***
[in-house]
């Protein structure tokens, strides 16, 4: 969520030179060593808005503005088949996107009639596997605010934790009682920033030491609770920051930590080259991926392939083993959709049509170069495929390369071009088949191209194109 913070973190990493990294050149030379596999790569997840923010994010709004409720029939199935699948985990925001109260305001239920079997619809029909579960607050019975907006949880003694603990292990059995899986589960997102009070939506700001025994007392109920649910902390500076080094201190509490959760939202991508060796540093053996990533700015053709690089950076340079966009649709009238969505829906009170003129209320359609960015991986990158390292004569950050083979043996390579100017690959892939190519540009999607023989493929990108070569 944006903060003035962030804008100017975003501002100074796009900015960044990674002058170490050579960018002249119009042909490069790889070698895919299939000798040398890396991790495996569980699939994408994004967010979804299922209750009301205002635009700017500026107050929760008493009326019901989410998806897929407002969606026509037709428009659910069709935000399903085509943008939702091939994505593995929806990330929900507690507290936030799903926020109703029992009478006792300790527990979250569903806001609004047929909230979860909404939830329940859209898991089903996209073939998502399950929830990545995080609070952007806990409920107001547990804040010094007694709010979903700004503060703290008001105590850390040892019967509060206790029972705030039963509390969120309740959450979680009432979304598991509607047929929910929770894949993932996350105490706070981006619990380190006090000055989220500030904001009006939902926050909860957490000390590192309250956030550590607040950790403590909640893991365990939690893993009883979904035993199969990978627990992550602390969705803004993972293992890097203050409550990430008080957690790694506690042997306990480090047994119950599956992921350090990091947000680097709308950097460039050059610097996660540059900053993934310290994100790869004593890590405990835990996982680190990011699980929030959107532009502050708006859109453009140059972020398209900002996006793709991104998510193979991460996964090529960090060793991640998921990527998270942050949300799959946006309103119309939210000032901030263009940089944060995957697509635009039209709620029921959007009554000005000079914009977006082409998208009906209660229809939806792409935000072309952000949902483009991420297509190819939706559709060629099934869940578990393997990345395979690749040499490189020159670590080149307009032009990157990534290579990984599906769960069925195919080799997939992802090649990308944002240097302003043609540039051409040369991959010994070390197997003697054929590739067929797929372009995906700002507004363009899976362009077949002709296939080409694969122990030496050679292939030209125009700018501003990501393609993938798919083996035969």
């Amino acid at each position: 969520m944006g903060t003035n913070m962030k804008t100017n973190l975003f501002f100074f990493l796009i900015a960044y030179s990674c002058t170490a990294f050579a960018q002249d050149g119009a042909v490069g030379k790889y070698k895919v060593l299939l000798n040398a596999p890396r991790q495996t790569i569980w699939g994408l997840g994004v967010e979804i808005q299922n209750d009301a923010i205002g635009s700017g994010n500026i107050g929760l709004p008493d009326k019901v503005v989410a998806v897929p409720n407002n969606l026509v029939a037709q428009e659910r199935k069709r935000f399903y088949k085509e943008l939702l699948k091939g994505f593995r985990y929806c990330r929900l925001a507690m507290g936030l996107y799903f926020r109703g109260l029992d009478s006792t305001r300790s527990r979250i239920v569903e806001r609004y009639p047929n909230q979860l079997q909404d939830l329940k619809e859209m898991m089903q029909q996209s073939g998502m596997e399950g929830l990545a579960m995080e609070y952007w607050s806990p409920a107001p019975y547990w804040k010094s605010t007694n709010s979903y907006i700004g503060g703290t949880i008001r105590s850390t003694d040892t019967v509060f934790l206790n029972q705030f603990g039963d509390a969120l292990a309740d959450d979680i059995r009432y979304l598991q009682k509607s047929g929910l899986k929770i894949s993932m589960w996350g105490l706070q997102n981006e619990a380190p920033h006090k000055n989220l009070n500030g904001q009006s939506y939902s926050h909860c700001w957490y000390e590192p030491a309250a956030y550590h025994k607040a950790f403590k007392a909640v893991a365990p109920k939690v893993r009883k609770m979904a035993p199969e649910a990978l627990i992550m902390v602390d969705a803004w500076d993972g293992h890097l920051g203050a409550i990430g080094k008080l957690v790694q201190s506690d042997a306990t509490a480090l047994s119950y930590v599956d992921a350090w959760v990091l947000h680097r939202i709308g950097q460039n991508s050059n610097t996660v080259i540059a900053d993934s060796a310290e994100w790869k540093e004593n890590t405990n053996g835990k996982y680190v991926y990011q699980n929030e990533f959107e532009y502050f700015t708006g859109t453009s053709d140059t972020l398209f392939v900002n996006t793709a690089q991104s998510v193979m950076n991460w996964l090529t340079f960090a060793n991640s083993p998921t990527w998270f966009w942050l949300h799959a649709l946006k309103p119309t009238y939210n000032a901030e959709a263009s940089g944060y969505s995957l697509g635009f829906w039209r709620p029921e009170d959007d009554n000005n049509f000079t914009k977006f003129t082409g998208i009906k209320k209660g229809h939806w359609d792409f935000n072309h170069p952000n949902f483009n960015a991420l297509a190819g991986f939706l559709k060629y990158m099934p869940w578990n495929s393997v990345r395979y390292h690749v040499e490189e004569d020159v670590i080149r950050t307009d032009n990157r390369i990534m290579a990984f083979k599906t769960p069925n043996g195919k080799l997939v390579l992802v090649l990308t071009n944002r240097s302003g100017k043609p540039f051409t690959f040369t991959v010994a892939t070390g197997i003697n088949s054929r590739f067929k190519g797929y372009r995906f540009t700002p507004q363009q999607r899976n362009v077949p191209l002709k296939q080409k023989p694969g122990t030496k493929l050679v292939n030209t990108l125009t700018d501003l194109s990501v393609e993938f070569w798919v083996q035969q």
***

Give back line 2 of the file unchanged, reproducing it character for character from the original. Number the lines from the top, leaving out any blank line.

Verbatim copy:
């Protein structure tokens, strides 16, 4: 969520030179060593808005503005088949996107009639596997605010934790009682920033030491609770920051930590080259991926392939083993959709049509170069495929390369071009088949191209194109 913070973190990493990294050149030379596999790569997840923010994010709004409720029939199935699948985990925001109260305001239920079997619809029909579960607050019975907006949880003694603990292990059995899986589960997102009070939506700001025994007392109920649910902390500076080094201190509490959760939202991508060796540093053996990533700015053709690089950076340079966009649709009238969505829906009170003129209320359609960015991986990158390292004569950050083979043996390579100017690959892939190519540009999607023989493929990108070569 944006903060003035962030804008100017975003501002100074796009900015960044990674002058170490050579960018002249119009042909490069790889070698895919299939000798040398890396991790495996569980699939994408994004967010979804299922209750009301205002635009700017500026107050929760008493009326019901989410998806897929407002969606026509037709428009659910069709935000399903085509943008939702091939994505593995929806990330929900507690507290936030799903926020109703029992009478006792300790527990979250569903806001609004047929909230979860909404939830329940859209898991089903996209073939998502399950929830990545995080609070952007806990409920107001547990804040010094007694709010979903700004503060703290008001105590850390040892019967509060206790029972705030039963509390969120309740959450979680009432979304598991509607047929929910929770894949993932996350105490706070981006619990380190006090000055989220500030904001009006939902926050909860957490000390590192309250956030550590607040950790403590909640893991365990939690893993009883979904035993199969990978627990992550602390969705803004993972293992890097203050409550990430008080957690790694506690042997306990480090047994119950599956992921350090990091947000680097709308950097460039050059610097996660540059900053993934310290994100790869004593890590405990835990996982680190990011699980929030959107532009502050708006859109453009140059972020398209900002996006793709991104998510193979991460996964090529960090060793991640998921990527998270942050949300799959946006309103119309939210000032901030263009940089944060995957697509635009039209709620029921959007009554000005000079914009977006082409998208009906209660229809939806792409935000072309952000949902483009991420297509190819939706559709060629099934869940578990393997990345395979690749040499490189020159670590080149307009032009990157990534290579990984599906769960069925195919080799997939992802090649990308944002240097302003043609540039051409040369991959010994070390197997003697054929590739067929797929372009995906700002507004363009899976362009077949002709296939080409694969122990030496050679292939030209125009700018501003990501393609993938798919083996035969």